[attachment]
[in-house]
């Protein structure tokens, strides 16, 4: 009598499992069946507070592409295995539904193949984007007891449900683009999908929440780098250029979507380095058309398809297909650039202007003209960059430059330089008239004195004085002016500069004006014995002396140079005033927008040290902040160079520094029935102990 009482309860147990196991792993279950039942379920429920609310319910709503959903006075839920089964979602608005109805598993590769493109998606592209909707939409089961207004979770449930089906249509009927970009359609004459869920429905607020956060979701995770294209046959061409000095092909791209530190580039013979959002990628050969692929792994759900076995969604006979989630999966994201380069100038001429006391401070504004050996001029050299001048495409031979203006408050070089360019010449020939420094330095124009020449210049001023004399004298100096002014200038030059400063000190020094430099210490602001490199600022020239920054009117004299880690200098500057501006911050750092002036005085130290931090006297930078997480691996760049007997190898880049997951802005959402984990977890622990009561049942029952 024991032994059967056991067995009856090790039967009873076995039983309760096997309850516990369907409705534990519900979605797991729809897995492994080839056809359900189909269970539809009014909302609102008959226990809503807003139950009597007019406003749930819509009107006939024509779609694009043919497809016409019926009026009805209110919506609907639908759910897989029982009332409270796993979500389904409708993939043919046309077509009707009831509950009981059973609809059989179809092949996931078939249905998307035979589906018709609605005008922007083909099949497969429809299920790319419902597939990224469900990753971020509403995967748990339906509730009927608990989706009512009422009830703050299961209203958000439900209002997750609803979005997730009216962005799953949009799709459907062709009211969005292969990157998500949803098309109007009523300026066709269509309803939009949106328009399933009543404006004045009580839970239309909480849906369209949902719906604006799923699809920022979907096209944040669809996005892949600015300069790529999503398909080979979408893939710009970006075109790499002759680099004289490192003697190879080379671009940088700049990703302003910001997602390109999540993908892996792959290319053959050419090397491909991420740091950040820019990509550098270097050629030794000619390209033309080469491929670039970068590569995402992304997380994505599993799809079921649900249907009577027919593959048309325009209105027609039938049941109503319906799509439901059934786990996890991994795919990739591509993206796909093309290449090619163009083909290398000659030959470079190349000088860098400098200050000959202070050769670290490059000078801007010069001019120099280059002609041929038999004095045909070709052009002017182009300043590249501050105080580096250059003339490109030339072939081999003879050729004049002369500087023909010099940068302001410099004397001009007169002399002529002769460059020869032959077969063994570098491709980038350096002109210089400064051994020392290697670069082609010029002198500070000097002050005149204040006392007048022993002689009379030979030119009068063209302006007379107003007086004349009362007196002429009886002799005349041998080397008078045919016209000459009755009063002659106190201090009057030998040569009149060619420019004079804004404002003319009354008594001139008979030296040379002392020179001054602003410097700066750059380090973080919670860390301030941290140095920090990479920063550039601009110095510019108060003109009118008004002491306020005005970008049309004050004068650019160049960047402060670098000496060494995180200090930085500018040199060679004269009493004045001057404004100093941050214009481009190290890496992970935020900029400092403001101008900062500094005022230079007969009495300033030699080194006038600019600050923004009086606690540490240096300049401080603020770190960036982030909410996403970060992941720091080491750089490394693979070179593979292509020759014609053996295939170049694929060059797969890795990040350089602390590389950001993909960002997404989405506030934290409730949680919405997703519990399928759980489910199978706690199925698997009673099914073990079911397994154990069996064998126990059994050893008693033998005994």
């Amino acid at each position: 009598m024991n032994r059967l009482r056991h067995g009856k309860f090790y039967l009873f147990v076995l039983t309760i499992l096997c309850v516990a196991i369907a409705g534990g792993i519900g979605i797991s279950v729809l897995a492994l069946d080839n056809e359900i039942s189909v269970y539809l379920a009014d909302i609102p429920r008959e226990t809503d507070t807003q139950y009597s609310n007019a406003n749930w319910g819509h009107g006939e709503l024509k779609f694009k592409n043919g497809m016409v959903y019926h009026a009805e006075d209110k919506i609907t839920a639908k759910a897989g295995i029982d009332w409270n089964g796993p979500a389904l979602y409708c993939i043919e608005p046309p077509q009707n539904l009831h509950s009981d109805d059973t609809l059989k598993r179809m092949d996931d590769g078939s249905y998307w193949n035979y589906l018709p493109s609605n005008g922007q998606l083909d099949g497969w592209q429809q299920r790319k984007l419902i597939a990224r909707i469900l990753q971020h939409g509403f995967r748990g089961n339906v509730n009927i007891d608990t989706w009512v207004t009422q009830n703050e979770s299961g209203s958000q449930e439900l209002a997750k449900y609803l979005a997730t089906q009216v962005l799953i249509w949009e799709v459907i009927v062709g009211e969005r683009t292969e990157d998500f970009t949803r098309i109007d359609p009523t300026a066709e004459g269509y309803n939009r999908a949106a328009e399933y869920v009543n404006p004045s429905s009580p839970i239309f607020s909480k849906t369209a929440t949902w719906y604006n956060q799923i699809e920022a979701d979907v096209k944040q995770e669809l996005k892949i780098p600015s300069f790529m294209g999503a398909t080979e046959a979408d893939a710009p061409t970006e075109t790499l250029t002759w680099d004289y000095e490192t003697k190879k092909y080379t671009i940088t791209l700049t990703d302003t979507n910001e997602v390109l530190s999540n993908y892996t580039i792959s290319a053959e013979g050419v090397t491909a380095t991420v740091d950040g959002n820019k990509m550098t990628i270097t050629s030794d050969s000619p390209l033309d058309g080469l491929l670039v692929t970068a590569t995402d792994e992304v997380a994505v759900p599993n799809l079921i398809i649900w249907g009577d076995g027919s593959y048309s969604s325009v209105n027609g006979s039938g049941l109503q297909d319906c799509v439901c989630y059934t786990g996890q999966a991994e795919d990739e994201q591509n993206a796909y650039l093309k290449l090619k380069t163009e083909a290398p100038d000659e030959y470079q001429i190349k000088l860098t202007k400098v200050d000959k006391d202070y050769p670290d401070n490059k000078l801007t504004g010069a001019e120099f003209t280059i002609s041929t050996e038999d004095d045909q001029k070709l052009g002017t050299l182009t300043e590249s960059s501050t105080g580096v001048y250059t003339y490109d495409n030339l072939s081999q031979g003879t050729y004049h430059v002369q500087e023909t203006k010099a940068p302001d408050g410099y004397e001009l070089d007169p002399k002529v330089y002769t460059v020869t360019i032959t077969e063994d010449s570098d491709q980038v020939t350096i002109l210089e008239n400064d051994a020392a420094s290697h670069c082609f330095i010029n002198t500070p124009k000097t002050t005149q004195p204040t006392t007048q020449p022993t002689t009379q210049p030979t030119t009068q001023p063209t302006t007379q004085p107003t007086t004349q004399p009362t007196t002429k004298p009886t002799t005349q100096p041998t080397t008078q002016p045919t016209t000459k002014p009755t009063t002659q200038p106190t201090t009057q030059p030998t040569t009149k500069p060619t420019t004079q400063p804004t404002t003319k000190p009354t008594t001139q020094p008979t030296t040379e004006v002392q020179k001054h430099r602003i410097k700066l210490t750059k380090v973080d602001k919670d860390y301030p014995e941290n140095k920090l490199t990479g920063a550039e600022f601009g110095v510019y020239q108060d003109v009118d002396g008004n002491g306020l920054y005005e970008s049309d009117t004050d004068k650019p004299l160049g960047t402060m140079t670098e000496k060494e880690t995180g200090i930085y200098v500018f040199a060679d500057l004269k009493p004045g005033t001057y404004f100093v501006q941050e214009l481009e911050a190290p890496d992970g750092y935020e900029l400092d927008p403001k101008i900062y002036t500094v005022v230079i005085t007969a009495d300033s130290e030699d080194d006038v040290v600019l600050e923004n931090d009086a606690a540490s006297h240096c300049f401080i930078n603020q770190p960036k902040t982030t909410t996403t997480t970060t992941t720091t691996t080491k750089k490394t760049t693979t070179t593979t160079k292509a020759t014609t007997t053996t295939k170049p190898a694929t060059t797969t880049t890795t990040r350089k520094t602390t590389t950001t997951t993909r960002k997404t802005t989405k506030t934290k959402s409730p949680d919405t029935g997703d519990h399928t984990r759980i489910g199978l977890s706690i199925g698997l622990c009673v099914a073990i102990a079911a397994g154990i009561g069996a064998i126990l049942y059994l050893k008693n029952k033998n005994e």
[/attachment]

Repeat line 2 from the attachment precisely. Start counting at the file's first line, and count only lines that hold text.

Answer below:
């Protein structure tokens, strides 16, 4: 009598499992069946507070592409295995539904193949984007007891449900683009999908929440780098250029979507380095058309398809297909650039202007003209960059430059330089008239004195004085002016500069004006014995002396140079005033927008040290902040160079520094029935102990 009482309860147990196991792993279950039942379920429920609310319910709503959903006075839920089964979602608005109805598993590769493109998606592209909707939409089961207004979770449930089906249509009927970009359609004459869920429905607020956060979701995770294209046959061409000095092909791209530190580039013979959002990628050969692929792994759900076995969604006979989630999966994201380069100038001429006391401070504004050996001029050299001048495409031979203006408050070089360019010449020939420094330095124009020449210049001023004399004298100096002014200038030059400063000190020094430099210490602001490199600022020239920054009117004299880690200098500057501006911050750092002036005085130290931090006297930078997480691996760049007997190898880049997951802005959402984990977890622990009561049942029952 024991032994059967056991067995009856090790039967009873076995039983309760096997309850516990369907409705534990519900979605797991729809897995492994080839056809359900189909269970539809009014909302609102008959226990809503807003139950009597007019406003749930819509009107006939024509779609694009043919497809016409019926009026009805209110919506609907639908759910897989029982009332409270796993979500389904409708993939043919046309077509009707009831509950009981059973609809059989179809092949996931078939249905998307035979589906018709609605005008922007083909099949497969429809299920790319419902597939990224469900990753971020509403995967748990339906509730009927608990989706009512009422009830703050299961209203958000439900209002997750609803979005997730009216962005799953949009799709459907062709009211969005292969990157998500949803098309109007009523300026066709269509309803939009949106328009399933009543404006004045009580839970239309909480849906369209949902719906604006799923699809920022979907096209944040669809996005892949600015300069790529999503398909080979979408893939710009970006075109790499002759680099004289490192003697190879080379671009940088700049990703302003910001997602390109999540993908892996792959290319053959050419090397491909991420740091950040820019990509550098270097050629030794000619390209033309080469491929670039970068590569995402992304997380994505599993799809079921649900249907009577027919593959048309325009209105027609039938049941109503319906799509439901059934786990996890991994795919990739591509993206796909093309290449090619163009083909290398000659030959470079190349000088860098400098200050000959202070050769670290490059000078801007010069001019120099280059002609041929038999004095045909070709052009002017182009300043590249501050105080580096250059003339490109030339072939081999003879050729004049002369500087023909010099940068302001410099004397001009007169002399002529002769460059020869032959077969063994570098491709980038350096002109210089400064051994020392290697670069082609010029002198500070000097002050005149204040006392007048022993002689009379030979030119009068063209302006007379107003007086004349009362007196002429009886002799005349041998080397008078045919016209000459009755009063002659106190201090009057030998040569009149060619420019004079804004404002003319009354008594001139008979030296040379002392020179001054602003410097700066750059380090973080919670860390301030941290140095920090990479920063550039601009110095510019108060003109009118008004002491306020005005970008049309004050004068650019160049960047402060670098000496060494995180200090930085500018040199060679004269009493004045001057404004100093941050214009481009190290890496992970935020900029400092403001101008900062500094005022230079007969009495300033030699080194006038600019600050923004009086606690540490240096300049401080603020770190960036982030909410996403970060992941720091080491750089490394693979070179593979292509020759014609053996295939170049694929060059797969890795990040350089602390590389950001993909960002997404989405506030934290409730949680919405997703519990399928759980489910199978706690199925698997009673099914073990079911397994154990069996064998126990059994050893008693033998005994």